S&P Exec: Global Shift to Renewables Will Persist, All Politics Aside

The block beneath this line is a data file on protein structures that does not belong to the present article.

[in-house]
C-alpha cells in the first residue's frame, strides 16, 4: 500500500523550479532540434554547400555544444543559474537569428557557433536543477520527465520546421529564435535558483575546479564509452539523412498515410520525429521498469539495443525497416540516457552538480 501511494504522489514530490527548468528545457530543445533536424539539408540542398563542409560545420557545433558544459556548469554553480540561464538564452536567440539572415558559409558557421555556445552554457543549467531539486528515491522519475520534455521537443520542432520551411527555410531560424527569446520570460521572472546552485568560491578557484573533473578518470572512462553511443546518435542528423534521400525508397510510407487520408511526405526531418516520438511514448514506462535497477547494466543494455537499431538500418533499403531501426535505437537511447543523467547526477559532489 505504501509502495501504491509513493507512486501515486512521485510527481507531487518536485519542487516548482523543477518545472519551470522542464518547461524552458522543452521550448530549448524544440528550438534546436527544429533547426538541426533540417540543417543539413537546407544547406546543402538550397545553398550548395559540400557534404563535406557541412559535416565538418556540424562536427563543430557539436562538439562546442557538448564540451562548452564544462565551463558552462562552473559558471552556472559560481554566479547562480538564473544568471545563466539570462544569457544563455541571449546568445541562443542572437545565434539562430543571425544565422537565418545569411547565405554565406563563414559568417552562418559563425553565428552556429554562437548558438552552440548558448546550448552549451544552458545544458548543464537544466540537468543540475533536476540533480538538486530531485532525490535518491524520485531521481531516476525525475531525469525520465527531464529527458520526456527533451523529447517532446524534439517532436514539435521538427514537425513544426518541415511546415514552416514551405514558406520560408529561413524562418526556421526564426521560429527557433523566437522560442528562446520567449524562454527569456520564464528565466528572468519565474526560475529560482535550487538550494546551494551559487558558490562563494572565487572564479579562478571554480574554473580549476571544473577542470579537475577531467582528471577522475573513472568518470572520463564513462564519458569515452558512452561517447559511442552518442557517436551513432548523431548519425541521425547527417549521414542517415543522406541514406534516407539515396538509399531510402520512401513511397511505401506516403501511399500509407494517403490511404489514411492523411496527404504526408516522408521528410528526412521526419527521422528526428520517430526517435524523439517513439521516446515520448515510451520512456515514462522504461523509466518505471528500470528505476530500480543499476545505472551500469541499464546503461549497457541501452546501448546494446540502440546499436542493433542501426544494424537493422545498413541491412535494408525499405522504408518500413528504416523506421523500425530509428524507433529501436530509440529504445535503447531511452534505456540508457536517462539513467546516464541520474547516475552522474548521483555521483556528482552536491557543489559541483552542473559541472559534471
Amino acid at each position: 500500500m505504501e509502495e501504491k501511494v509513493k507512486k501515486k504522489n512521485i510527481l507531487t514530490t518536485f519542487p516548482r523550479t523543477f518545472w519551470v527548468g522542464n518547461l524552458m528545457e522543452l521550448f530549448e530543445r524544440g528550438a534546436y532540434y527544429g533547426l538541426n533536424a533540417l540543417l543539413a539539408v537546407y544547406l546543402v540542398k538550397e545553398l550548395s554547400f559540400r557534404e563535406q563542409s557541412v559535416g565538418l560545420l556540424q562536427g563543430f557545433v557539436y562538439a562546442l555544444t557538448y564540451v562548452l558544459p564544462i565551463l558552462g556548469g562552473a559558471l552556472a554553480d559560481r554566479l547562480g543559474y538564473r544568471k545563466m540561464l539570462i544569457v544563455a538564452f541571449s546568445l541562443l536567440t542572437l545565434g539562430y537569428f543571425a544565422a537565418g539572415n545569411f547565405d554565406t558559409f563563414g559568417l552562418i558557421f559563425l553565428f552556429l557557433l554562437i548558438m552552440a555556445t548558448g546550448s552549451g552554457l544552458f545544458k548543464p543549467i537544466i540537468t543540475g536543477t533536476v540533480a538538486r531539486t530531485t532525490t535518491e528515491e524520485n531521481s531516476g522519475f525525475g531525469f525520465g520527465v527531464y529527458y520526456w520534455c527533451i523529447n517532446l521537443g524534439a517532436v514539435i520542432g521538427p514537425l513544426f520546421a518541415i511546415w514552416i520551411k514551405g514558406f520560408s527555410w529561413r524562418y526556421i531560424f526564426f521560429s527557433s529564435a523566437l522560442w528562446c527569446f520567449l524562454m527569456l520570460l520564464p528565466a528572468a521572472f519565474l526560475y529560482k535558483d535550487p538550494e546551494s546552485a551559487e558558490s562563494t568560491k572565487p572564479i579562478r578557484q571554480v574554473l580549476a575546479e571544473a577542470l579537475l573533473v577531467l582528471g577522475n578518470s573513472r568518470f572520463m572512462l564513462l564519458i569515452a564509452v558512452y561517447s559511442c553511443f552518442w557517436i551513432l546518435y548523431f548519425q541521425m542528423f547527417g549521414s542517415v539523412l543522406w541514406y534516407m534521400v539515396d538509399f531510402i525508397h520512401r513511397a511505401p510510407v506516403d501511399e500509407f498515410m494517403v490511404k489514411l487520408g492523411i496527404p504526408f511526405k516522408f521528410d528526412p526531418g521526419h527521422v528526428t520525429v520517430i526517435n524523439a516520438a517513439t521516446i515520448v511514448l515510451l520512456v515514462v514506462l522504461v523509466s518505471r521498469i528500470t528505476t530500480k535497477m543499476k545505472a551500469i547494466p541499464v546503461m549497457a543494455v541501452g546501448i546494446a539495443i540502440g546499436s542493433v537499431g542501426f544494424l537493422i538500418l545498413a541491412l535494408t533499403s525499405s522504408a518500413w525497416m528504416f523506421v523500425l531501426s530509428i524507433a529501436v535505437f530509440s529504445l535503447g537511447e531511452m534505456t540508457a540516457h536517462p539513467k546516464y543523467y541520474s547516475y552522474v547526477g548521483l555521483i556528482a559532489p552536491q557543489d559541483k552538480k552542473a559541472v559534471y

first_img FacebookTwitterLinkedInEmailPrint分享Sydney Morning Herald:The global shift from fossil fuels to renewable energy will continue regardless of political action such as President Donald Trump’s decision to withdraw the US from the Paris climate agreement or outbursts from ex-Australian prime ministers, a senior ratings analyst says.“The tide has turned,” said Michael Wilkins, the head of climate and environmental risks at Standard & Poor’s Global Ratings, adding the transition meant the economic viability of assets such as coal mines and coal-fired power stations would be “vastly impaired”.Mr Wilkins’ comments come as new S&P research points to deep falls in the costs of renewable energy as other groups report important shifts by corporations at home and abroad on climate risks.Mr Wilkins said investors, including in Australia, were increasingly demanding to know how companies were monitoring financial exposure to climate change – and what they were doing about the threats.The risks include challenges their businesses will face in a carbon-constrained world but also the physical damage posed by more extreme weather events as the planet heats up.Pressure for disclosure is only likely to increase as groups, such as the Task Force on Climate-related Financial Disclosure, win the backing of the central banks of G20 nations. Mr Wilkins said it was understandable if commodity-based economies such as Australia moved slower than other nations but even here investors were starting to act. “Despite various U-turns in Australia politics on climate change topics, there is still a very progressive trend in Australia for sustainable finance and renewable energy,” Mr Wilkins told Fairfax Media during a visit to Sydney.Research out this month by S&P found the cost of new offshore wind farms had plunged 50 per cent since 2015 in the UK as developers rapidly learn how to overcome the challenges of the emerging sector.New wind farms were being developed at about £55 ($93) per megawatt-hour, far below the £92 /MW-hour locked in for 35 years for the UK’s controversial Hinkley Point nuclear power plant, he said.Solar photovoltaic costs, which have halved in the last few years, will fall another 35 per cent by 2020, Mr Wilkins predicted.“You could argue we’ve reached a tipping point,” he said, adding that with falling storage prices, intermittent energy sources could soon compete with traditional fossil-fuels on dispatchability grounds alone even without including their environmental advantages.More: ‘Tide has turned’: Global rating agency says climate economics trump politics S&P Exec: Global Shift to Renewables Will Persist, All Politics Asidelast_img

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